By Eric Burk
Graham County – The Sawmill Fire south of Tucson has expanded to 46,954 acres; more than three times the combined area of Safford, Thatcher and Pima. Firefighters have battled extremely high winds this week and, by Friday afternoon, have contained about 45 percent of the perimeter.
Staff at the Coronado National Forest (CNF) say the fire is human caused and is under investigation. According to the U.S. Border Patrol, an off-duty Border Patrol agent shooting explosive targets recreationally accidentally started the Sawmill Fire, the agency confirmed Thursday.
In an emailed statement, the Border Patrol did not name the agent but said he reported the fire immediately after it began.
Heidi Schewel, spokeswoman for the CNF, said half of all wildfires are human caused. Common behaviors that cause fires include poor campfire safety, careless disposal of cigarette butts and even trucks dragging chains on the road.
“All anyone needs to do is cause a spark,” Schewel said. “What we see a lot of is abandoned campfires.”
Wildfires can also be caused by burning trash on private property, known as open burning. According to Andrew Atkinson, Bureau of Land Management (BLM) fire prevention specialist, the Gila District has seen fires from private property escape to BLM land. Burns in areas with dry grass or on hot, windy days are especially hazardous. Avoid burning on days that the weather service issues a red flag warning for high fire risk, such as today.
“Be very aware that even a wind that’s five to 10 miles an hour can carry a fire away from folks,” Atkinson warned. “Folks say that they’re always surprised at how quickly a fire gets up and runs away from them before they can really even have a chance to put it out.”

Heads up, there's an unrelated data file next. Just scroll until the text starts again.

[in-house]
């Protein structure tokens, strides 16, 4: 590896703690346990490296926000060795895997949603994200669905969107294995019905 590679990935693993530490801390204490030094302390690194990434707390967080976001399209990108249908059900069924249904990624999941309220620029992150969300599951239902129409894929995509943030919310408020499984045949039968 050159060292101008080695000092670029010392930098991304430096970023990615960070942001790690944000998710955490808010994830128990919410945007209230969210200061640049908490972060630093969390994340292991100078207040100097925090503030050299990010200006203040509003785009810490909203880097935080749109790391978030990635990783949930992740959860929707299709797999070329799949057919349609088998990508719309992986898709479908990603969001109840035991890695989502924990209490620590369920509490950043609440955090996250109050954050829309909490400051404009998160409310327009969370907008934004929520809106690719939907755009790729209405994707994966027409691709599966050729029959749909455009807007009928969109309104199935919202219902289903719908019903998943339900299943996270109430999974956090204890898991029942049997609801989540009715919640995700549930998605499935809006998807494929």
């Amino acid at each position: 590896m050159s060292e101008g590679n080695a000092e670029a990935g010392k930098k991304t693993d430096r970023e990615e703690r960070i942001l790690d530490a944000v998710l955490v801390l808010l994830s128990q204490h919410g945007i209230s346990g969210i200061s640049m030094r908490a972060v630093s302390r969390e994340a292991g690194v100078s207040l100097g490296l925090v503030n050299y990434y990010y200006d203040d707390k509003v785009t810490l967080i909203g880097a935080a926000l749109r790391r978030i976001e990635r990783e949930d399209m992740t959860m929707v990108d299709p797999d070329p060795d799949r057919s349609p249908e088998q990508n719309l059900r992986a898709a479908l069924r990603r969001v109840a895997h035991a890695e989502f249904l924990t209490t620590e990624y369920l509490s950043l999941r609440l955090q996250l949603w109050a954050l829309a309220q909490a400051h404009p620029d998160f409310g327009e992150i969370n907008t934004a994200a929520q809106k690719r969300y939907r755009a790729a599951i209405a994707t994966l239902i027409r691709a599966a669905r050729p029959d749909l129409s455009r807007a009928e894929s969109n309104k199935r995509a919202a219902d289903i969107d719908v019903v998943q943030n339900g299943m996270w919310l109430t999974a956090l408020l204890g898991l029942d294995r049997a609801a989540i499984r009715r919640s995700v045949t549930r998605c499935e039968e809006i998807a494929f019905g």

Those responsible for causing a wildfire can be liable for the costs of fighting the fire. Costs may be as high as millions of dollars, paying for aircraft, vehicles, operations centers, and the many personnel involved. If a fire does get out of hand, call 911 immediately. According to Atkinson, rapid response to fires drastically decreases the amount of resources needed. The cost for the Sawmill Fire has already exceeded $1.7 million.
Atkinson said fires should never be left unattended and adequate fire suppression tools should always be nearby. The only fires allowed on BLM lands are campfires in designated pits; to burn on private property, a permit is required from the Arizona Department of Environmental Quality (ADEQ).
Timothy Franquist, ADEQ Air quality division director, said in Graham County permits must be acquired in person or by mail from the ADEQ Tucson branch. The permits are free and require that only materials like wood and paper be burned. Plastics, rubber, chemicals and explosives are specifically banned. All burns must be conducted 50 feet away from property lines and buildings, and the permit must be kept on site. The local fire department should also be notified. To get a permit, call ADEQ Tucson at (520) 628-6733.
ADEQ monitors open burns to reduce hazards to health and property from hazards posed by smoke. Franquist warns that burning without a permit can cost $500 in fines. ADEQ investigators rely on complaints from neighbors to report illegal burns. To file a complaint about a dangerous or nuisance burn, visit http://legacy.azdeq.gov/function/compliance/complaint.html or call ADEQ at (602) 771-2300.
The Forest Service no longer talks about a “fire season” since fires occur at any time in the year.
“Since January 2016 to date, we’ve had fires every single month,” Schewel said.
So far this year, there have been 16 fires in the CNF, including 15 human-caused fires. Typically during monsoon season, the amount of lightning-caused fires increases, balancing out the yearly totals of natural- and human-caused fires.
Schewel advises people to create defensible space around their homes by removing vegetation and other flammable material. Atkinson warns people to keep dead plant debris off their roofs. For more information on making a property fire-defensible, visit http://firewise.org/.